This post was also written by Robert M. Jaworski.

The United States Department of Labor (“DOL”), Wage and Hour Division, recently published an Administrator’s Interpretation that takes the position that mortgage loan officers with certain “typical” job duties are not subject to the administrative employee exemption of the Fair Labor Standards Act. The DOL reasoned that mortgage loan officers’ primary duties are to make sales, and these are not administrative functions as defined by federal regulations. As a result, mortgage loan officers are not exempt from the FLSA’s minimum wage and overtime compensation rules under the administrative employee exemption. The DOL based its new interpretation on the statutory and regulatory framework, as well as on a thorough review and analysis of recent case law. With this determination, the DOL reverses its previously held position and explicitly withdraws Opinion Letters from February 2001 and September 2006, which stated that mortgage loan officers could be considered exempt administrative employees.

The administrative exemption applies to employees whose job duties and qualifications meet all of the following tests: (1) the employee is compensated on a salary or fee basis as defined in the regulations at a rate of not less than $455 per week; (2) the employee’s primary duty is the performance of office or non-manual work directly related to the management or general business operations of the employer or the employer’s customers; and (3) the employee’s primary duty includes the exercise of discretion and independent judgment with respect to matters of significance.

The DOL’s interpretation focuses on the second test. The DOL noted that a mortgage loan officer’s typical duties include contacting and gathering financial information from customers, entering data into computer programs to determine which loan products may be offered to a customer, assessing the loan products identified, and trying to match the customer’s needs with one of the company’s products. Those duties, combined with other factors, led the DOL to conclude that mortgage loan officers’ primary duty is to make sales, rather than administrative functions.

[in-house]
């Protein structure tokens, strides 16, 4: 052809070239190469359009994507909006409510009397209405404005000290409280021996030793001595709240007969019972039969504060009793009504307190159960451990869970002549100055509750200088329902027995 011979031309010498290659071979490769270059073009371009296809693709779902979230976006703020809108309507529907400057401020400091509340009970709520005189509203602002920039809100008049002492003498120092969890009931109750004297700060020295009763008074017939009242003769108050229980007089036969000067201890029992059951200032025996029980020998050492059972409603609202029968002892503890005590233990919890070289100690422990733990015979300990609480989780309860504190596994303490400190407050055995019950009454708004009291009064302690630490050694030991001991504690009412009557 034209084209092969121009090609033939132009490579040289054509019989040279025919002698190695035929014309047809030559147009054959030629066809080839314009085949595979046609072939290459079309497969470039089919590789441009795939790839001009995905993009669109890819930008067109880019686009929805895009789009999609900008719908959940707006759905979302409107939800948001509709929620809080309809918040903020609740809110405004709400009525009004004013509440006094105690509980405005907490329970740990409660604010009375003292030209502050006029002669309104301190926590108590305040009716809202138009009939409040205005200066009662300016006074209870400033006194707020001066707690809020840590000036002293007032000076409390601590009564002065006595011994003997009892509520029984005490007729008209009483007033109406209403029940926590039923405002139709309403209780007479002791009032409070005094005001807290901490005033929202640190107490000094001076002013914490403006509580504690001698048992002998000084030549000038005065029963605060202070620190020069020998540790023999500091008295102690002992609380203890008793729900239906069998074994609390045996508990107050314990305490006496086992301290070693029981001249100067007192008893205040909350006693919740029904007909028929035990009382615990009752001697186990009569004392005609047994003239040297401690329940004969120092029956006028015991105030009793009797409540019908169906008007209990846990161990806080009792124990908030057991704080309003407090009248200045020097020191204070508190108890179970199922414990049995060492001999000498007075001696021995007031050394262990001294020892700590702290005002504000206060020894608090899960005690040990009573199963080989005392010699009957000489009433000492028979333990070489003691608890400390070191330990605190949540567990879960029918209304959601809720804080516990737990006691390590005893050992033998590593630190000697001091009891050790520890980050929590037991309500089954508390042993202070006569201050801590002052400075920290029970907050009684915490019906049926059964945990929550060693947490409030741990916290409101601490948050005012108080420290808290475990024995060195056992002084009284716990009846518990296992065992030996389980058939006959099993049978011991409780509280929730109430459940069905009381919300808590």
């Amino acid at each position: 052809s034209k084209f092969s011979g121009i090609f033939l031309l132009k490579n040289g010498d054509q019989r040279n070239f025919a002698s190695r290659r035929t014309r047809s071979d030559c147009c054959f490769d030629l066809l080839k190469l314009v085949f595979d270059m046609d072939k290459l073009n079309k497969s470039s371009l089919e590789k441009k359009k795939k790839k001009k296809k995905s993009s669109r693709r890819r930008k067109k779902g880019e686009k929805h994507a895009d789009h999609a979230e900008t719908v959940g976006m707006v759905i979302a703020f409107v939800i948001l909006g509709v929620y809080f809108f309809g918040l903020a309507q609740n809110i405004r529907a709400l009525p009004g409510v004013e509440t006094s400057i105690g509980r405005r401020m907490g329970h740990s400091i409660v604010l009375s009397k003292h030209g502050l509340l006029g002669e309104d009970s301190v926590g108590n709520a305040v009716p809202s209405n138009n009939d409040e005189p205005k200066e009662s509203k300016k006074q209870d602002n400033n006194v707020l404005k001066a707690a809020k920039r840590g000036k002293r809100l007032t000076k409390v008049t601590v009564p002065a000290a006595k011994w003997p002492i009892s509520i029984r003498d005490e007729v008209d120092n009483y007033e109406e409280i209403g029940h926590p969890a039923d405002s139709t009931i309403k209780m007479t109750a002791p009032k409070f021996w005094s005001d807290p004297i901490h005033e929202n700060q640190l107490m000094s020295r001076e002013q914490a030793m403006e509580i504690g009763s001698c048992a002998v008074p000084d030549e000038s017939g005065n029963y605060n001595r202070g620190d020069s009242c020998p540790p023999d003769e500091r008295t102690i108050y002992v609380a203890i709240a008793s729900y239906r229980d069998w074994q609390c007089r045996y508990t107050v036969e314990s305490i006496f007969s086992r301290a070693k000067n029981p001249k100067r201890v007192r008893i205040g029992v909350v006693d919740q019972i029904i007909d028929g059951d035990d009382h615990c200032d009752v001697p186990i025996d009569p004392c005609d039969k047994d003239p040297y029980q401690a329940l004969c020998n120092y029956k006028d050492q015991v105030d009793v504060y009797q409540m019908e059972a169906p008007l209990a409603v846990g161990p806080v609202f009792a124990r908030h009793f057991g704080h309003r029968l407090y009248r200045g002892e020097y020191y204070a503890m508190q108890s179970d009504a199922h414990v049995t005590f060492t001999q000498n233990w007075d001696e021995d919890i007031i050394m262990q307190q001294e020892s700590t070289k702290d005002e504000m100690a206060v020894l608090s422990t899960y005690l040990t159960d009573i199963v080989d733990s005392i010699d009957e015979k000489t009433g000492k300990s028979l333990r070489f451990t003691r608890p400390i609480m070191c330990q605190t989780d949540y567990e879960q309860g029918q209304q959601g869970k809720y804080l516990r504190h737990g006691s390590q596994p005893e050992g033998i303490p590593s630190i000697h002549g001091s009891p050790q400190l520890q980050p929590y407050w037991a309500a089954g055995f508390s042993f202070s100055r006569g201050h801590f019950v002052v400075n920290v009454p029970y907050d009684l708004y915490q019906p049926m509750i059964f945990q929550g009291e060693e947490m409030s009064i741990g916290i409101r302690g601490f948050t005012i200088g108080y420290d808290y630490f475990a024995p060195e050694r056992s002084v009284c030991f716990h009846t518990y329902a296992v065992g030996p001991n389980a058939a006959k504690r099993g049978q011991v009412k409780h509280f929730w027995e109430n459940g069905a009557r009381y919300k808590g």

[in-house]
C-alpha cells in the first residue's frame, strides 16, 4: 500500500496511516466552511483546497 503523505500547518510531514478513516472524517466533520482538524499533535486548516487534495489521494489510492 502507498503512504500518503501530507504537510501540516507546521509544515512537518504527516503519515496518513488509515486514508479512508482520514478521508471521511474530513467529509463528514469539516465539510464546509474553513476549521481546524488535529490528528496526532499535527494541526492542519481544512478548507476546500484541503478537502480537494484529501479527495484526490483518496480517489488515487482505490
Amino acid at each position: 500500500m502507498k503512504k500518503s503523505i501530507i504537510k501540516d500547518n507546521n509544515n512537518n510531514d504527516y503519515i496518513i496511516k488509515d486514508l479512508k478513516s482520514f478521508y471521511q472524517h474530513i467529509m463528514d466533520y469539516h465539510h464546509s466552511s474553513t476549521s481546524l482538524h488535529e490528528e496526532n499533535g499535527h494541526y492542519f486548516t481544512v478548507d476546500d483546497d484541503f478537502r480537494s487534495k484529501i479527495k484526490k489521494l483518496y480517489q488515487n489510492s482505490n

In reaching its conclusion, the DOL also relied on the following factors:

  • In lawsuits brought by mortgage loan officers, mortgage companies have typically conceded that the officers’ primary duty is sales.
  • Mortgage loan officers are usually paid commissions based on sales, and their performance is evaluated based on sales volume.
  • The DOL could not find any reported case holding that a mortgage loan officer, whether working inside or outside, had a primary duty other than sales.
  • A primary duty to make sales is not directly related to the management or general business operations of an employer or an employer’s customers, a necessary part of meeting the administrative exemption.

Although Wage and Hour Administrator Interpretations do not have the force of law, they are given considerable weight by the courts.  This new interpretation, therefore, will significantly affect financial institutions and other related organizations that currently consider their mortgage loan officers to be exempt from overtime pay. Such employers should take immediate steps to address this new interpretation, such as by engaging outside counsel to audit current practices and to otherwise ensure full compliance with all parts of the FLSA. And given that the DOL’s new approach does not limit application of other FLSA exemptions to mortgage loan officers, employers should also consider whether other exemptions may apply. For example, mortgage loan officers may qualify as exempt employees pursuant to the FLSA’s exemption for outside sales staff, i.e., employees who are primarily responsible for sales or for obtaining contracts for services, and who are customarily and regularly engaged away from their employer’s place of business in performing such duties. Counsel familiar with FLSA issues can provide valuable assistance in this process. It may also be necessary to reorganize compensation plans or reclassify employees to ensure compliance.

Whatever approach is chosen, in light of the real potential for class action lawsuits seeking double damages and attorneys’ fees on behalf of all mortgage loan officers who an employer has employed going back as far as three years, this Administrator’s Interpretation cannot be safely ignored.